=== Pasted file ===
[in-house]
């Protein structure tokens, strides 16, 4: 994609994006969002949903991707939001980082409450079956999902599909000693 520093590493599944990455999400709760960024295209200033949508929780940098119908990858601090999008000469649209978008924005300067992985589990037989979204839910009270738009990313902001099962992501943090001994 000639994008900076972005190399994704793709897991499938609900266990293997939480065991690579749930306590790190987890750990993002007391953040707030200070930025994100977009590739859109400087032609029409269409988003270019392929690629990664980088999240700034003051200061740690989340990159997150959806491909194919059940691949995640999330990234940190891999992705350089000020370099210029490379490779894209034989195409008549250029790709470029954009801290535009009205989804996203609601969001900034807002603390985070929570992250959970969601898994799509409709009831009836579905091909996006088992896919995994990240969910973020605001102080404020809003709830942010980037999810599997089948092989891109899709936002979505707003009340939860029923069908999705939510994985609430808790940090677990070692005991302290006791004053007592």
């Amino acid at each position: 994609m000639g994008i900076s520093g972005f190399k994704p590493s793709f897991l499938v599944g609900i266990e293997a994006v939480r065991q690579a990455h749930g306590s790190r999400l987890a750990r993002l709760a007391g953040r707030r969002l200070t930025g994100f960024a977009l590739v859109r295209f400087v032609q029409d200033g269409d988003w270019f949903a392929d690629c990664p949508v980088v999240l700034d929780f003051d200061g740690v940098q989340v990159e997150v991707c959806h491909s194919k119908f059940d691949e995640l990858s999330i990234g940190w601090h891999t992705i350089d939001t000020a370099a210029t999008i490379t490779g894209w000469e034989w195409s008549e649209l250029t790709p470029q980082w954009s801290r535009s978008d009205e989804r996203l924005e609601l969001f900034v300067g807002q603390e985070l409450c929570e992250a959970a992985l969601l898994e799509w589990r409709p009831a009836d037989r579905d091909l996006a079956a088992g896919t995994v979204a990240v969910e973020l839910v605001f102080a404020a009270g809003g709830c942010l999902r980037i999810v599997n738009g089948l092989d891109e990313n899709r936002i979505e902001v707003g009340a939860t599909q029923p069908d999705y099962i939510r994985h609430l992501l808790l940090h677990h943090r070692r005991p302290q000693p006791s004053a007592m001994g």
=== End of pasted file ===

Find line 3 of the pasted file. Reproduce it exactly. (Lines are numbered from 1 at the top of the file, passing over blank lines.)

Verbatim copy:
């Amino acid at each position: 994609m000639g994008i900076s520093g972005f190399k994704p590493s793709f897991l499938v599944g609900i266990e293997a994006v939480r065991q690579a990455h749930g306590s790190r999400l987890a750990r993002l709760a007391g953040r707030r969002l200070t930025g994100f960024a977009l590739v859109r295209f400087v032609q029409d200033g269409d988003w270019f949903a392929d690629c990664p949508v980088v999240l700034d929780f003051d200061g740690v940098q989340v990159e997150v991707c959806h491909s194919k119908f059940d691949e995640l990858s999330i990234g940190w601090h891999t992705i350089d939001t000020a370099a210029t999008i490379t490779g894209w000469e034989w195409s008549e649209l250029t790709p470029q980082w954009s801290r535009s978008d009205e989804r996203l924005e609601l969001f900034v300067g807002q603390e985070l409450c929570e992250a959970a992985l969601l898994e799509w589990r409709p009831a009836d037989r579905d091909l996006a079956a088992g896919t995994v979204a990240v969910e973020l839910v605001f102080a404020a009270g809003g709830c942010l999902r980037i999810v599997n738009g089948l092989d891109e990313n899709r936002i979505e902001v707003g009340a939860t599909q029923p069908d999705y099962i939510r994985h609430l992501l808790l940090h677990h943090r070692r005991p302290q000693p006791s004053a007592m001994g």